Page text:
It’s the circle of life. And it moves us all. (Name that song lyric!)


France had to throw it’s flavor in the Málaga melting pot too.

And just fyi, I hated the Louvre. I thought it was kind of boring. And I got lost. But I do like to pronounce the name, “loo-vrah.” Makes a stuffy art museum way more fun.


I was genuinely impressed by Málaga’s creativity when it comes to renovating buildings. They put up a giant sheet that looks like a fun house and go to work behind it. Very cool.


I’m a sucker for old houses. Plus, I like the cross hanging from the top floor on this one.


Another picture of myself in front of another tree. I see a pattern developing…


Look at the branches on that thing! How amazing! We are definitely not in Kansas anymore, Toto.


I’m afraid this is my artsy-fartsy creative side coming out but I absolutely LOVE the perspective and the lighting of this photo. And I love how it gives you a sense of the narrowness of the streets. Totally serious on this one.


I’m definitely a fan of this door.


They really, truly had a bar named Cheers in downtown Málaga.

As I walked past it, I could almost hear Woody saying, “What’s shakin’, Mr. Peterson?” And Norm replying, “All four cheeks and a couple of chins.”

Favorite quote of the whole series right there. One of the many.


This is the most-walked (and in my opinion one of the most pretty) streets in Málaga. It’s called Calle J-something. Sorry. I forgot. But I got the Spanish word for street down pat. Calle.



The anti-government protests that started in Madrid a few weeks ago made their way to Málaga. And they’re still going on.

Except of course, when I asked the protestors in my bueno Español to go play hide-and-seek for a minuto so I could snap this picture.

They said they’d love to.



My friends took me into a couple of Spainsh clothing stores. I admit I was really curious to see what kinds of clothes they would have. They say whatever is popular in Europe will show up in the States in a year or two… but if this full-length denim romper pantsuit (is that even what you would call it?!?) is a preview of what’s to come, I think I would rather walk around naked, thank you. Just as long as I could wear my beloved boots.

Oh my dear, precious heaven for my feet boots… how I love and miss you so.



This, however, is a part of Spanish culture I embrace with open arms. Espresso. Mi amor. My love.

It was so hard for me not to chug that whole glass.

Side note, the restaurants print diagrams of the strength of their espresso on napkin containers. You just tell the waiter which one you want and he mixes up just the right amount of espresso and milk. Muy bueno!

Side, side note, the orange juice in the background was literally squeezed right when it was ordered. It was unlike any other orange juice I’ve ever tasted before. So, so good! Muy, muy bueno!

Side, side, side note. there are churros behind my espresso. Churros are basically fried pastry dough, which are best when dipped in hot pudding-like chocolate. Spaniards like to eat them for their metial. Metial is an afternoon snack, which in Spain happens around 4:00-5:00 p.m.

I’m a fan.


These are my lovely new friends and I at a bar that was built in 1840. The barrels behind us contained all different kinds of wine. I had one that was aged five years and very sweet. Muy bueno!

Sorry for the bad picture quality. It was so dark in that bar, this was the best possible result. I thought about scrapping it altogether, but my little not-legal-in-the-States-yet self couldn’t bear to delete my ever first photo taken in a bar.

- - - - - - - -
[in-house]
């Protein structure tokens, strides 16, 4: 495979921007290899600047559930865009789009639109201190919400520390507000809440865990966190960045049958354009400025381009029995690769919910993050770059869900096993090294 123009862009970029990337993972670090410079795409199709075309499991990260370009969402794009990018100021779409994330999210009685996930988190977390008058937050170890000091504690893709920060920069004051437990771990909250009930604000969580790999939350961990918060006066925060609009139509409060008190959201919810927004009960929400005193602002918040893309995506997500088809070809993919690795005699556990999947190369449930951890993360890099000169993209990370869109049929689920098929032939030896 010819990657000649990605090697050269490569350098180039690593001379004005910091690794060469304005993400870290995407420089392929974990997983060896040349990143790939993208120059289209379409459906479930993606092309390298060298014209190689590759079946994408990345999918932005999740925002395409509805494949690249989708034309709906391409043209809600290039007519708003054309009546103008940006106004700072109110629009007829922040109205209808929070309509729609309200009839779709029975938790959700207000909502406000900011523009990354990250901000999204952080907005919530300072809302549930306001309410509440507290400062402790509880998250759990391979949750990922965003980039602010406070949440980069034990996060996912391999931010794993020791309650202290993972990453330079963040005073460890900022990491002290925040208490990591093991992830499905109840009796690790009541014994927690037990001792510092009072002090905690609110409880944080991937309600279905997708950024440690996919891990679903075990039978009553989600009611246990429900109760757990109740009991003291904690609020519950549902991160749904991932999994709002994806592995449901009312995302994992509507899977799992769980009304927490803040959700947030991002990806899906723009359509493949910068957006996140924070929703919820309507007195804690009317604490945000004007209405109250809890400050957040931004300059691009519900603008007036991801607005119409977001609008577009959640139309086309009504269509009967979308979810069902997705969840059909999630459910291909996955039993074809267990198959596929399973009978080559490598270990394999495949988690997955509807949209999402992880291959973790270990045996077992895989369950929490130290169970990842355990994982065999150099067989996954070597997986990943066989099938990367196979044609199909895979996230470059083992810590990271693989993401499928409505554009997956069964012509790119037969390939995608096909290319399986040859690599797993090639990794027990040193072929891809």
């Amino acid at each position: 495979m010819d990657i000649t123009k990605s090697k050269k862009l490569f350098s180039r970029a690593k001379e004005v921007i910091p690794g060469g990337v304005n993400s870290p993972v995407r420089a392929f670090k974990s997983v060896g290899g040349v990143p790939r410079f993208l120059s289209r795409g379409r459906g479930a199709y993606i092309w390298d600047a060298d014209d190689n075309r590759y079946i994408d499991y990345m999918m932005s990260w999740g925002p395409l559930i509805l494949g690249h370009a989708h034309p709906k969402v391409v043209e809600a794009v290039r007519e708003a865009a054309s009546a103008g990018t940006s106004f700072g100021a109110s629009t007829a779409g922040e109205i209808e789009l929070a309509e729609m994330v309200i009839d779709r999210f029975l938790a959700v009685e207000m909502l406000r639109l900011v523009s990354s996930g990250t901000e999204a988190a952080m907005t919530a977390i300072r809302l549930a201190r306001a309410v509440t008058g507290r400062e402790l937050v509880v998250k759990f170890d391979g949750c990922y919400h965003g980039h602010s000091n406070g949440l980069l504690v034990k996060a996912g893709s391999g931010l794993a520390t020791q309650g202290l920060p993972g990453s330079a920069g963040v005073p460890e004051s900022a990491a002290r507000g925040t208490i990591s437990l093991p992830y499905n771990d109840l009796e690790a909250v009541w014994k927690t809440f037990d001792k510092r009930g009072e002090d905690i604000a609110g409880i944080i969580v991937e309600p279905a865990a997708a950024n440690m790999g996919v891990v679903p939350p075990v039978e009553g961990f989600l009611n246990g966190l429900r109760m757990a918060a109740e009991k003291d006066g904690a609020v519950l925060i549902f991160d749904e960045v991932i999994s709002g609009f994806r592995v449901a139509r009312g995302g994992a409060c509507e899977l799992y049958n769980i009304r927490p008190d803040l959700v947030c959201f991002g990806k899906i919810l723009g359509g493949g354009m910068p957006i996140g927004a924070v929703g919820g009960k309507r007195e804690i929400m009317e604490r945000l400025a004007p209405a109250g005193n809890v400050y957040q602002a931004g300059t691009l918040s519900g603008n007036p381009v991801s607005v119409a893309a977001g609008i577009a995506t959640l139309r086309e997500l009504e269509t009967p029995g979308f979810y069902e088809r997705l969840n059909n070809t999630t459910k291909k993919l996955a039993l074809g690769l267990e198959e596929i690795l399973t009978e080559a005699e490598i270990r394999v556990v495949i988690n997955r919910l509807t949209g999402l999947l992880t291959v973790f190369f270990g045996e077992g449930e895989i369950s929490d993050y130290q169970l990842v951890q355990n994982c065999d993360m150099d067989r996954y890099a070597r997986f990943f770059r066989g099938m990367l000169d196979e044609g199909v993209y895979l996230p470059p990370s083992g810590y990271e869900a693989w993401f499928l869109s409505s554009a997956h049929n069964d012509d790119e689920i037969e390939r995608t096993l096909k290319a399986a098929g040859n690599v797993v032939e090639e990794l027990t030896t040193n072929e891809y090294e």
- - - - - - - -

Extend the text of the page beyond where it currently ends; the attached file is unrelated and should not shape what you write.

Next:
This is a ginormous ferry that sails across the Mediterranean to a little town on the northern coast of Africa that is evidently still owned by Spain. Very cool. I want to go!


Speaking of the Mediterranean…


Now, this has nothing to do with downtown, but it was my first official purchase in Spain. Well, besides groceries, but those don’t count. Well, besides the churros and espresso too. Those do count.

Anyway… the fan.

I’ve always associated decorative fans like this with Asian cultures. But they are actually quite common in Spain. A lady’s gotta stay cool somehow in the hot summers of Southern Spain and no air conditioning!

I’m a fan of this too.


No pun intended. Maybe.


And these are boys that go to the school I can see from my balcony.

They have been practicing the actions to this song ever since I got here. Evidently this school always has some big end-of-the-year shebang with lots of song and dance.

Can you guess what song they are dancing to?


Not even kidding.

I asked the people I work with if they can understand the lyrics and they said no, Spaniards just like 80s music from America.

Fun fact… that end-of-the-year shebang is going on right now. No joke. The YMCA is blaring through my windows. And it’s 1130 p.m. here. That’s Spanish culture for you. School programs end at midnight here. I would have loved that when I was a kid! I was never allowed to stay up past 10.


Thanks for hanging in there with me through all those photos (and ridiculous captions… I don’t know what’s gotten into me tonight). There will be more to come in a few days!


Much love,




España! Day 3 photos

Hola from España!

Today is technically the third day of my trip, but it was the first chance I had to take some photos.

Nobody speaks English here, but other than the frustrations of a communication barrier, I’m having a great time!

Here are a few photos.

This is the view from my own private balcony.


The pretty sitting area of my apartment. I’m in love with the red wall. For real. The other three walls of the room are that same fantastic color. Spaniards don’t do accent walls. I love it.


Spain has ducks and geese. Just like my little Arkansas college town. It feels just like home. Sort of.


I’m across the pond. Literally. Get it? Across the pond. As in I’m across the Atlantic Ocean!

Sorry I had to explain that. I’m pretty sure I killed it.